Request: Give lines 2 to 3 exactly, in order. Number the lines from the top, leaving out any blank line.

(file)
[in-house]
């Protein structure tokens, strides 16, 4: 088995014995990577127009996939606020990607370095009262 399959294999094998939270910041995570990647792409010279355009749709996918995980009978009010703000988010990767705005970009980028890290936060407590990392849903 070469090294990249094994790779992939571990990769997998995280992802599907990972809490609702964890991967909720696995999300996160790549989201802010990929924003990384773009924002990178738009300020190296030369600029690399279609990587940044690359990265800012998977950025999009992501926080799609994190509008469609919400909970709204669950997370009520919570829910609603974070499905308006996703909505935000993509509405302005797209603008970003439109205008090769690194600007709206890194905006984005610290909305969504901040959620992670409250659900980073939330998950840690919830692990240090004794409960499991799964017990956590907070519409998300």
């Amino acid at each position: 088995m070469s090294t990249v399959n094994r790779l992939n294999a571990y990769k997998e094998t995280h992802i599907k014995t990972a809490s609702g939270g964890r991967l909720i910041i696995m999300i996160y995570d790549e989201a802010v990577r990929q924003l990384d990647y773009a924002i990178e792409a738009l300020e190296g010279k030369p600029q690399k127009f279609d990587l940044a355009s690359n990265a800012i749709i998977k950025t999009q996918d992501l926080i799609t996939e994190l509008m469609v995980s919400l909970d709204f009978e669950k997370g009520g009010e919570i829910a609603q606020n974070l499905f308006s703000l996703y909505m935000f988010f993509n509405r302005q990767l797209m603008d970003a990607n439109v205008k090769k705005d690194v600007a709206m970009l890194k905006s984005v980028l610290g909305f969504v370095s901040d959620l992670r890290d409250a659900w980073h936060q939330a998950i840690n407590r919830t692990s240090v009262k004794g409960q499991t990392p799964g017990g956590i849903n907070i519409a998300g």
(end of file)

């Protein structure tokens, strides 16, 4: 088995014995990577127009996939606020990607370095009262 399959294999094998939270910041995570990647792409010279355009749709996918995980009978009010703000988010990767705005970009980028890290936060407590990392849903 070469090294990249094994790779992939571990990769997998995280992802599907990972809490609702964890991967909720696995999300996160790549989201802010990929924003990384773009924002990178738009300020190296030369600029690399279609990587940044690359990265800012998977950025999009992501926080799609994190509008469609919400909970709204669950997370009520919570829910609603974070499905308006996703909505935000993509509405302005797209603008970003439109205008090769690194600007709206890194905006984005610290909305969504901040959620992670409250659900980073939330998950840690919830692990240090004794409960499991799964017990956590907070519409998300």
């Amino acid at each position: 088995m070469s090294t990249v399959n094994r790779l992939n294999a571990y990769k997998e094998t995280h992802i599907k014995t990972a809490s609702g939270g964890r991967l909720i910041i696995m999300i996160y995570d790549e989201a802010v990577r990929q924003l990384d990647y773009a924002i990178e792409a738009l300020e190296g010279k030369p600029q690399k127009f279609d990587l940044a355009s690359n990265a800012i749709i998977k950025t999009q996918d992501l926080i799609t996939e994190l509008m469609v995980s919400l909970d709204f009978e669950k997370g009520g009010e919570i829910a609603q606020n974070l499905f308006s703000l996703y909505m935000f988010f993509n509405r302005q990767l797209m603008d970003a990607n439109v205008k090769k705005d690194v600007a709206m970009l890194k905006s984005v980028l610290g909305f969504v370095s901040d959620l992670r890290d409250a659900w980073h936060q939330a998950i840690n407590r919830t692990s240090v009262k004794g409960q499991t990392p799964g017990g956590i849903n907070i519409a998300g």